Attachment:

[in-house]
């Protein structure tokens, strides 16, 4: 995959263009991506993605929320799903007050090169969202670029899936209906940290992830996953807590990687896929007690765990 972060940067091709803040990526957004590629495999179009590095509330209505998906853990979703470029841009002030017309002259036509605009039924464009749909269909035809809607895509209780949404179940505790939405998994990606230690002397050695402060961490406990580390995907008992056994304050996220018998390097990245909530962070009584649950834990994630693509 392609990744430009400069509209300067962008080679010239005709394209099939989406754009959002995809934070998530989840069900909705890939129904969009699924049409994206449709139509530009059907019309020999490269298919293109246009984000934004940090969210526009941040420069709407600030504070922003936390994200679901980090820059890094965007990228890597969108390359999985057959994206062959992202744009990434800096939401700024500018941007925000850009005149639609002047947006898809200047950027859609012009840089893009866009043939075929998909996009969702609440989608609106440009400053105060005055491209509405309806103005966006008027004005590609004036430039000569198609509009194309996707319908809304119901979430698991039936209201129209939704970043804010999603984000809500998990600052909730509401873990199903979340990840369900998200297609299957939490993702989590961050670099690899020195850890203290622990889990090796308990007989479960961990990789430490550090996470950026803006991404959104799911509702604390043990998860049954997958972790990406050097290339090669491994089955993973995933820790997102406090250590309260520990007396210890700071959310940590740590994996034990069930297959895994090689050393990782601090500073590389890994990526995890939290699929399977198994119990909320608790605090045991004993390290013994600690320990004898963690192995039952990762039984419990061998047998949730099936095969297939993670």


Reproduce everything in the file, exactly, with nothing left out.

[in-house]
């Protein structure tokens, strides 16, 4: 995959263009991506993605929320799903007050090169969202670029899936209906940290992830996953807590990687896929007690765990 972060940067091709803040990526957004590629495999179009590095509330209505998906853990979703470029841009002030017309002259036509605009039924464009749909269909035809809607895509209780949404179940505790939405998994990606230690002397050695402060961490406990580390995907008992056994304050996220018998390097990245909530962070009584649950834990994630693509 392609990744430009400069509209300067962008080679010239005709394209099939989406754009959002995809934070998530989840069900909705890939129904969009699924049409994206449709139509530009059907019309020999490269298919293109246009984000934004940090969210526009941040420069709407600030504070922003936390994200679901980090820059890094965007990228890597969108390359999985057959994206062959992202744009990434800096939401700024500018941007925000850009005149639609002047947006898809200047950027859609012009840089893009866009043939075929998909996009969702609440989608609106440009400053105060005055491209509405309806103005966006008027004005590609004036430039000569198609509009194309996707319908809304119901979430698991039936209201129209939704970043804010999603984000809500998990600052909730509401873990199903979340990840369900998200297609299957939490993702989590961050670099690899020195850890203290622990889990090796308990007989479960961990990789430490550090996470950026803006991404959104799911509702604390043990998860049954997958972790990406050097290339090669491994089955993973995933820790997102406090250590309260520990007396210890700071959310940590740590994996034990069930297959895994090689050393990782601090500073590389890994990526995890939290699929399977198994119990909320608790605090045991004993390290013994600690320990004898963690192995039952990762039984419990061998047998949730099936095969297939993670």